As a publisher who realizes the value of starting a PR campaign to support the resultant book, I’m also curious to hear thoughts about potentially launching a crowdfunding campaign to support the modest costs of the book, with profits (if any) going toward supporting the IndieWeb community.
I’m happy to entertain any other thoughts or considerations people have, so feel free to reply in the comments below, or better yet, reply on your own site and send me a webmention.Syndicated copies to:
If you write clearly, then your readers may understand your mathematics and conclude that it isn't profound. Worse, a referee may find your errors. Here are some tips for avoiding these awful possibilities.
I want to come back and read this referenced article by Milne. The comments on this are pretty interesting as well.
Syndicated copies to:
The journalist moved into a house of meth addicts to investigate the drug. Within a month, he was using, too.
“I got a story, a very good story,” writes the young Australian journalist Luke Williams in the first chapter of his new book, The Ice Age. “Only it wasn’t the one I was expecting.” For three months in 2014, he lived in a house of crystal meth addicts in a suburb of Melbourne, Australia, to investigate the drug. Within a month, he had forgotten why he was there. He had become addicted himself. Continue reading “He went in to report on crystal meth – before long, Luke Williams was hooked | New Statesman”
I’ve been officially participating in the IndieWeb movement for almost two years–though from a philosophical standpoint it’s much closer to twenty. While I can see lots of value in the IndieWeb for even the average person on the internet, I’ve always felt that there’s also a tremendous amount of specific value for journalists and web-based publishers.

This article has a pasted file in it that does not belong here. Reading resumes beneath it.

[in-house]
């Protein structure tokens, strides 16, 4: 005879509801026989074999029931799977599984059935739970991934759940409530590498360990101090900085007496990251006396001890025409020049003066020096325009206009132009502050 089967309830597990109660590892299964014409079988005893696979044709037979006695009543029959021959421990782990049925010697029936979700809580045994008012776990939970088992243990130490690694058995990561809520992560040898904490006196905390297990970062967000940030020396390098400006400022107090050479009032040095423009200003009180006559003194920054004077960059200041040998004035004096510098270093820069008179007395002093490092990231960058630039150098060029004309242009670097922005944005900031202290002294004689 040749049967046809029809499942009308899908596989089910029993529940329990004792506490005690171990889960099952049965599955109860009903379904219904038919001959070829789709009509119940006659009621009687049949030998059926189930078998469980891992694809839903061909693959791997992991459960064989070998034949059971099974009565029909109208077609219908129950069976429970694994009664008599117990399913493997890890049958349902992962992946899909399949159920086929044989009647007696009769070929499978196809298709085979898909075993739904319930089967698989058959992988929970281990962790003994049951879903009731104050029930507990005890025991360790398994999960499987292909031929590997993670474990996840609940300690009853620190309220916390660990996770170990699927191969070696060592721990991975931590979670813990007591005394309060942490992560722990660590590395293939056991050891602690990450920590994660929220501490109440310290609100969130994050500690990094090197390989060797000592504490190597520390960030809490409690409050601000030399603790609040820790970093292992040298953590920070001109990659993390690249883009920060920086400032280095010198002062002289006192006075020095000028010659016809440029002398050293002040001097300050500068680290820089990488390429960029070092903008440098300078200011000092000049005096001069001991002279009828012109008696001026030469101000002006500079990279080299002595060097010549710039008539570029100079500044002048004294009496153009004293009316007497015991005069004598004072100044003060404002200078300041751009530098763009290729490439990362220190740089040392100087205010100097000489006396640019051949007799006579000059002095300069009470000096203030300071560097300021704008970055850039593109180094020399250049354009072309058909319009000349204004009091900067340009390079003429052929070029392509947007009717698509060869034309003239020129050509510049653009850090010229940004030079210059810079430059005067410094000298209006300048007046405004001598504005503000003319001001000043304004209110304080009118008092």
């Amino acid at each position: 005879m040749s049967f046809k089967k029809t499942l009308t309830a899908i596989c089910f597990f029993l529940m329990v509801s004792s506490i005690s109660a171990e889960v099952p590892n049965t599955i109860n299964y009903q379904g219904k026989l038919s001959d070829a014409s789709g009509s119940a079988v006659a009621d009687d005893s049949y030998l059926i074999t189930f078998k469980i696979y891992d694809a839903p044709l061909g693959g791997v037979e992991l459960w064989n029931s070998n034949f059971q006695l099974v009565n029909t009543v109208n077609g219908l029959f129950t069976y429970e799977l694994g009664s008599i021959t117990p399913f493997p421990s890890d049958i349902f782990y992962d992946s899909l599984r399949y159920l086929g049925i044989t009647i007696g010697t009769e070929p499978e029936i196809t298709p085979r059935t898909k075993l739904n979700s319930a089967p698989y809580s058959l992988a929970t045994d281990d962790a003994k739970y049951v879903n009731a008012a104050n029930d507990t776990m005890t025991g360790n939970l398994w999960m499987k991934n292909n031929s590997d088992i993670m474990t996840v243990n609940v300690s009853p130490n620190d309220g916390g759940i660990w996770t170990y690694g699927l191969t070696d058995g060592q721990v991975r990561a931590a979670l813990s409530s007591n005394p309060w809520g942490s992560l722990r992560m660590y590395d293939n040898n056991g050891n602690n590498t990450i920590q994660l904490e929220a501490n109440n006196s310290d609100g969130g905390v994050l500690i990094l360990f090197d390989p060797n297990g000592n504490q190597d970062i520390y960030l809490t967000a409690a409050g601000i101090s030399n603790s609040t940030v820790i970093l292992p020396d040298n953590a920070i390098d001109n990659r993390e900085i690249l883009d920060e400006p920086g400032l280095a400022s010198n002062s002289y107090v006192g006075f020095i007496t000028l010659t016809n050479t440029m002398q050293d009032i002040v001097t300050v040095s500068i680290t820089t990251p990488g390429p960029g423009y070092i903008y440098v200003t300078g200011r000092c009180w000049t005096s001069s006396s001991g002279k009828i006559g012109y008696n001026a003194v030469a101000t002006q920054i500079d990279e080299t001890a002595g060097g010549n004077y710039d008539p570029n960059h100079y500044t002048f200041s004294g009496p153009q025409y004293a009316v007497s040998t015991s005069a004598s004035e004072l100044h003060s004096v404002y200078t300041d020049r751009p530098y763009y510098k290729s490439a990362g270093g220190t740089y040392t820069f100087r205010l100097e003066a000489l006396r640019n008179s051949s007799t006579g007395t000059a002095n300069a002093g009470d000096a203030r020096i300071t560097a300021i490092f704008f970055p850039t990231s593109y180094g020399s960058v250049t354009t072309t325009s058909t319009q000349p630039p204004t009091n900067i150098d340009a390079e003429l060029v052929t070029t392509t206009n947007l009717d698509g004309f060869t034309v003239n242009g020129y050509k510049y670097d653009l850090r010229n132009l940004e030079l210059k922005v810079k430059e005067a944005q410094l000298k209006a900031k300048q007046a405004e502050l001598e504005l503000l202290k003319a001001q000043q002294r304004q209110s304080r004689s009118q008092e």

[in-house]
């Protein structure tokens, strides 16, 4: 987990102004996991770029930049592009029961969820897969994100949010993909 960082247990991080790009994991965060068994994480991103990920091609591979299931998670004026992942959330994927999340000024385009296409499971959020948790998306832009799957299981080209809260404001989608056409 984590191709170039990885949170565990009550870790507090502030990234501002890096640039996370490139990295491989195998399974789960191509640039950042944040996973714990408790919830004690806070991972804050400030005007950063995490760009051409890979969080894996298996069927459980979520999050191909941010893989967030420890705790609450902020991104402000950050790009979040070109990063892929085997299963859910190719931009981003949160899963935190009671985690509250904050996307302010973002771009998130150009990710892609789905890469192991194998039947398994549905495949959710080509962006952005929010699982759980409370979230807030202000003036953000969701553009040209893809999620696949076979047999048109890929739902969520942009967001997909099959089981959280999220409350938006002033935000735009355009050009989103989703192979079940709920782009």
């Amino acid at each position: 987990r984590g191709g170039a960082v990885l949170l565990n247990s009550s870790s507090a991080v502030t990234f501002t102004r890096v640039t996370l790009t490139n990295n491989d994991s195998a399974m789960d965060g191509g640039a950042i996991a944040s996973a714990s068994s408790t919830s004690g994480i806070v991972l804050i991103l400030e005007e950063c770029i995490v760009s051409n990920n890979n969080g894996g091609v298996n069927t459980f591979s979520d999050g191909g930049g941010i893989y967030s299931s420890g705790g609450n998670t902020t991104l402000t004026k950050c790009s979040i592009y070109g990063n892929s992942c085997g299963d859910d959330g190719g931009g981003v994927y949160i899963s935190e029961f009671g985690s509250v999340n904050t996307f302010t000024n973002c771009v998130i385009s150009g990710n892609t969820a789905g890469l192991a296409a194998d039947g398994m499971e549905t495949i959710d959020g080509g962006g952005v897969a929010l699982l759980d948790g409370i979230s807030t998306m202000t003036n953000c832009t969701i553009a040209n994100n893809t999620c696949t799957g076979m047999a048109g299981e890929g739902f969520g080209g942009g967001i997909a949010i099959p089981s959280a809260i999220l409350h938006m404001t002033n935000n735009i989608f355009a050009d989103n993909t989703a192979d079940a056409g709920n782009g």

I suspect that a lot of the value of the IndieWeb philosophy is that it encompasses how many people inherently wish the internet worked. As a result I’ve seen a growing number of people discovering the concept de novo either on their own or by borrowing bits and pieces from their friends and colleagues who are practicing parts of it as well. This harkens back to the early days of the web when bloggers incrementally improved their websites based on what they saw others doing and sharing ideas more directly and immediately with their audiences.
Recently I came across the personal website of journalist Marina Gerner which is one of the few, but growing number, I’ve come across that is unknowingly practicing some of the primary tenets of the IndieWeb movement that I suspect more journalists will eventually come to embrace to better reach and engage with their audiences.
Another brief example I’ll mention having seen recently that almost explicitly rewrote the IndieWeb philosophy verbatim was on the the website redesign launch of PressThink, the blog of Jay Rosen, a journalism professor at NYU. It’s a great read individually as is the majority of what Mr. Rosen writes.
Though I read many of the publications for which Ms. Gerner is writing and might see most of what she’s writing organically, having all of her work in one primary location is a spectacular convenience! I can quickly and easily subscribe to all her work by email or RSS. For a working journalist, this is a boon, because like musicians in the evolving music business a lot of the value that they bring to the table (and to the venues in which they play) is a result of their individual fan bases.
While her personal website probably doesn’t drive even a tiny fraction of exposure for her work as when it appears in The Economist or the Financial Times, for example, it does allow her fans to easily keep up with what she’s writing and thinking about. Ideally in the future, outlets will make links to writer’s bylines direct to the writer’s own website rather than to archive pages within their own publications (or perhaps both if necessary).